• By: Dave Gross

Canada’s Christmas Season Report Card

Look! It’s a column without COVID discussion.

We thought we’d table that subject for the time being, as it’s Christmas/New Year’s and all, and we believe everyone’s had enough of the constant COVID-in-the-ears ringing, clanging and rancour.

Instead a subject that is worth dipping in to while the NHL breaks – how our Canadian clubs are faring some 30 games into the schedule.

Here’s a look, even sorted alphabetically and with grades attached.

Happy New Year!


Despite a string of four straight losses heading into the holidays, the Flames sit just four points back of the Western Conference lead.

Darryl Sutter’s shutdown approach has Calgary second only to Carolina in goals-against average. Quite the turnaround in doctrine.

Rust could be a major factor post-Christmas as the majority of the team will be emerging from an Alberta-mandated 10-day quarantine. That’s a long time to be off skates and away from even practice. (And we apologize for promising no COVID talk when in reality . . .).

Still, we like the cut of their jib. The Flames are a team built for the playoffs – strong defence, big, physical and relatively deep.


Having played one more game than the Flames, the Oilers are tied in points (36), but while Calgary gets it done with defence, Edmonton’s strength is scoring. Anyone surprised? Didn’t think so.

The additions of Zack Hyman and Duncan Keith signalled a real let’s-go-for-it approach in Northern Alberta, and really, that’s the first time you could say that since the drafting of ‘you-know-who,’ or, in adding Leon Draisaitl, ‘you-know-whos.’

Jesse Puljujarvi has blossomed and is on pace for 25+ goals.

The Oilers can no longer be considered a two-player team. Kudos to management for building a strong roster.


This would have been an easy D- if the off-ice stuff didn’t have such an enormous impact. The losses of Carey Price and Shea Weber on a thin lineup really hurt.

Youngster Nick Suzuki’s done what he can (his 18 points lead the team) but there’s just not a lot there for him to work with. Cole Caufield, so good in last season’s stunning run to the final, has struggled mightily (23 games, one goal).

The Habs can look – or not, who’d want to? – back to the 2018 draft with an exceedingly painful grimace and groan when they grabbed Jesperi Kotkaniemi ahead of availables Brady Tkachuk and Quinn Hughes.

Boom went the dynamite.


Toss out the month of December and this grade plummets past Montreal Canadiens’ levels.

Yup, that low.

Instead of a rebuild that was suggested to be over, the rebuild looked like it hadn’t even started yet through September, October and November.

The rest of this season will be – yet again – about targeting next season and looking ahead to gaining another young, promising body at the NHL draft.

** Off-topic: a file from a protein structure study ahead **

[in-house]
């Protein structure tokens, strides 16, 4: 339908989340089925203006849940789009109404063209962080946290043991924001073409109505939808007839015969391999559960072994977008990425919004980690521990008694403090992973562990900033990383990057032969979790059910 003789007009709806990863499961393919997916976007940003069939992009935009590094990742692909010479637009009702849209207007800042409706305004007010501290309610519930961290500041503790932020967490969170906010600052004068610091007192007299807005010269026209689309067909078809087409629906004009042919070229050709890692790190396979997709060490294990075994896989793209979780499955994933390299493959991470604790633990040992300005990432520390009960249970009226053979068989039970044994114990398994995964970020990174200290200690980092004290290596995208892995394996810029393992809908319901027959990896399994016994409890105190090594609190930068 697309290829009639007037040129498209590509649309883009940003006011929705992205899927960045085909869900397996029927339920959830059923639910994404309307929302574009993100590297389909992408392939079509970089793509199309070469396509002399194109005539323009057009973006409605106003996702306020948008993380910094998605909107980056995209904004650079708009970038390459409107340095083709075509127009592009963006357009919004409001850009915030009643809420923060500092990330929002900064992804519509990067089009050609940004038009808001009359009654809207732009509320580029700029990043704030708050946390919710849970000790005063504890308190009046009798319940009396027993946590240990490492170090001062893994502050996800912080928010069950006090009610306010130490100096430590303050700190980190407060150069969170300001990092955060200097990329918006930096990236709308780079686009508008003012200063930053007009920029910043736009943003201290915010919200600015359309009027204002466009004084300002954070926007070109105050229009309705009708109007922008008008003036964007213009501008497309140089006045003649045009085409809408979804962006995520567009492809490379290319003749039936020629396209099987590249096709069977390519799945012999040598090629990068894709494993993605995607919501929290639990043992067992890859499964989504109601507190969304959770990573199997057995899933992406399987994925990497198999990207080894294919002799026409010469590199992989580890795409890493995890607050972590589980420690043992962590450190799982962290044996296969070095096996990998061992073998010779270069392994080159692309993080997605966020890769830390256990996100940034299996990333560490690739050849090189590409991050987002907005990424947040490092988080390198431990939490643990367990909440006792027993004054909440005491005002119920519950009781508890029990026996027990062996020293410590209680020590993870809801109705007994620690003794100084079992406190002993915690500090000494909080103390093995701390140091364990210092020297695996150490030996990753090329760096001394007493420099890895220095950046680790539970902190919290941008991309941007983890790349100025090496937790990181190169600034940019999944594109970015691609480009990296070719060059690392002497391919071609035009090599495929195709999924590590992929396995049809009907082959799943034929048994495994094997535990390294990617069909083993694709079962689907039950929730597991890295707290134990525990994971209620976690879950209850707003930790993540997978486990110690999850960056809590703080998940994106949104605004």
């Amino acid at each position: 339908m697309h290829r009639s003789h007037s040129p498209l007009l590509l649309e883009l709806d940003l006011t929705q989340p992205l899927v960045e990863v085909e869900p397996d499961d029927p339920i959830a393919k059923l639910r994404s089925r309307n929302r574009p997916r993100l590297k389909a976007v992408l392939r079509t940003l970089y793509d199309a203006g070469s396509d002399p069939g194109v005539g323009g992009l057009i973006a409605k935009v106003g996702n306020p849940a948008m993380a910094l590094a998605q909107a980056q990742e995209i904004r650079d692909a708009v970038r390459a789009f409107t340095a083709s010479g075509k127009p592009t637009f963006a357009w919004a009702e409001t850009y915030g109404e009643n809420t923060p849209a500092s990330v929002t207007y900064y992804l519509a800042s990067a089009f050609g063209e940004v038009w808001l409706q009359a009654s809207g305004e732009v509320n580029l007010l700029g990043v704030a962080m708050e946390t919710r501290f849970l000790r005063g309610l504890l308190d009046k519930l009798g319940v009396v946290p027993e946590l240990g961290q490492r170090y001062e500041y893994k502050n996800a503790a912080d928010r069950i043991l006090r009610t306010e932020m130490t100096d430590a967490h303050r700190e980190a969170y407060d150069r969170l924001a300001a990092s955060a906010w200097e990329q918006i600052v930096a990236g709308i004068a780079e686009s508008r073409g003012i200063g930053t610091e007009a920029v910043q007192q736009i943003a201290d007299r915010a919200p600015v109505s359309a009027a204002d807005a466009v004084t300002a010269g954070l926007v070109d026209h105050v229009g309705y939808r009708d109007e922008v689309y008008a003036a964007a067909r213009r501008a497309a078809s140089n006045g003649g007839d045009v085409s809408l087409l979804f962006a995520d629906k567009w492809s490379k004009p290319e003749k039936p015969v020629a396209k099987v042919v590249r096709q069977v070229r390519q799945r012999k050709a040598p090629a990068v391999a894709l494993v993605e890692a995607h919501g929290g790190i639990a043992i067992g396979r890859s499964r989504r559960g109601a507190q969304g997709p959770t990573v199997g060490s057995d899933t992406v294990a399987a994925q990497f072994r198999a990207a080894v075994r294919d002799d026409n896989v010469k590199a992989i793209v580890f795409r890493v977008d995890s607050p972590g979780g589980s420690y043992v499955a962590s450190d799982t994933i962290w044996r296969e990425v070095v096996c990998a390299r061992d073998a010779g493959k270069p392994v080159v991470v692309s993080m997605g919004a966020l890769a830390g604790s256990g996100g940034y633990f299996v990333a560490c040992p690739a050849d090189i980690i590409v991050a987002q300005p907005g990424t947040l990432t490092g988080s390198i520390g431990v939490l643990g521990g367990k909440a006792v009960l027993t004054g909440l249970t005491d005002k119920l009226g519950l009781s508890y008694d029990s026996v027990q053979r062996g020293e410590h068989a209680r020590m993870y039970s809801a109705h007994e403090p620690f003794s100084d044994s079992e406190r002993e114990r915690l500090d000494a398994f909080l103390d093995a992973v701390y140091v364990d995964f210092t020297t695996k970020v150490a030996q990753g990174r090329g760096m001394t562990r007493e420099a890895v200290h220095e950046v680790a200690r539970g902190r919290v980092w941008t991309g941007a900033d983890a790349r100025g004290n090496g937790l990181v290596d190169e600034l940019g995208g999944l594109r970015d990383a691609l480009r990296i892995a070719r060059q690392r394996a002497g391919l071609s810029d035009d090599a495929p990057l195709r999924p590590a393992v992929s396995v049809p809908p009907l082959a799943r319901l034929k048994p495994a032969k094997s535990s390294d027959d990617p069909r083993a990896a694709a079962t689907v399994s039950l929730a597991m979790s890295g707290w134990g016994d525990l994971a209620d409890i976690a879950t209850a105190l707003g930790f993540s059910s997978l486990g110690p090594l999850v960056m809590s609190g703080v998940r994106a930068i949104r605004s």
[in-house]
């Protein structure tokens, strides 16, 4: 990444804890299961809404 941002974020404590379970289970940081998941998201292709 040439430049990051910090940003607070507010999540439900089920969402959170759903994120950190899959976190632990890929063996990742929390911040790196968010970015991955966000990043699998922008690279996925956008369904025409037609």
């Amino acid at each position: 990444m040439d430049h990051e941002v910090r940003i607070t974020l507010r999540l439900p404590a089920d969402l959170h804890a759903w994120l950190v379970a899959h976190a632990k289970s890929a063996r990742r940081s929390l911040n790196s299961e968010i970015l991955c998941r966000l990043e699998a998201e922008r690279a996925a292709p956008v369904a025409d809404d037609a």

On the plus side: Thomas Chabot’s development and the emergence of a dynamic front line of Tkachuk, Josh Norris and Drake Batherson.

On the reality side: The defence has more breakdowns than the LRT (. . . and there it is, your weekly shot at the LRT. Exciting!)


Here’s something you don’t hear every day – the Leafs are near the top of the charts in defence (2.50 GAA, 4th-overall).

Of starting netminders, Jack Campbell ranks third in goals-against average league-wide and tied for first in save percentage (.937). Welcome to the Late-Bloomer’s Club there Jack.

While Ottawa’s refrain has been: “Hey, we’re young, give us a year or two.” Followed by: “Hey, we’re young, give us a year or two.” Followed by: “Hey, we’re young, give us a year or two.” The Leafs’ sing-along has been: “Hey, this year we’ll get it right in the playoffs.” Followed by: “Hey, this year we’ll get it right in the playoffs.” Followed by: “Hey, this year we’ll get it right in the playoffs.”

(Got it? Good.)

So, we’ll see.


A similar story to the Senators. The Canucks were Godawful early (and prior to a complete management clearing house). Lately they’ve been exquisite.

Conor Garland’s been a revelation all season long. Ratty and productive, the former Coyote’s brought it night in and out.

While Elias Pettersson’s still finding his legs/game, JT Miller and Hughes have lead with aplomb.


The Jets are flying under the radar this season and that just might be OK. Really, the only startling news you heard out of Manitoba so far was the resignation of the club’s head coach.

The Jets have been quiet, kind of lying in the weeds waiting for playoff time.

Ask yourself: out of all the Canadian teams to face in a best-of-seven who would you least like to face?

You got it.


Monday, Dec. 27: Ottawa at Washington (PPD)

Wednesday, Dec. 29: Boston at Ottawa (PPD)

Friday, Dec. 31: Pittsburgh at Ottawa (1 pm)

Saturday, Jan. 1: Ottawa at Toronto (7 pm)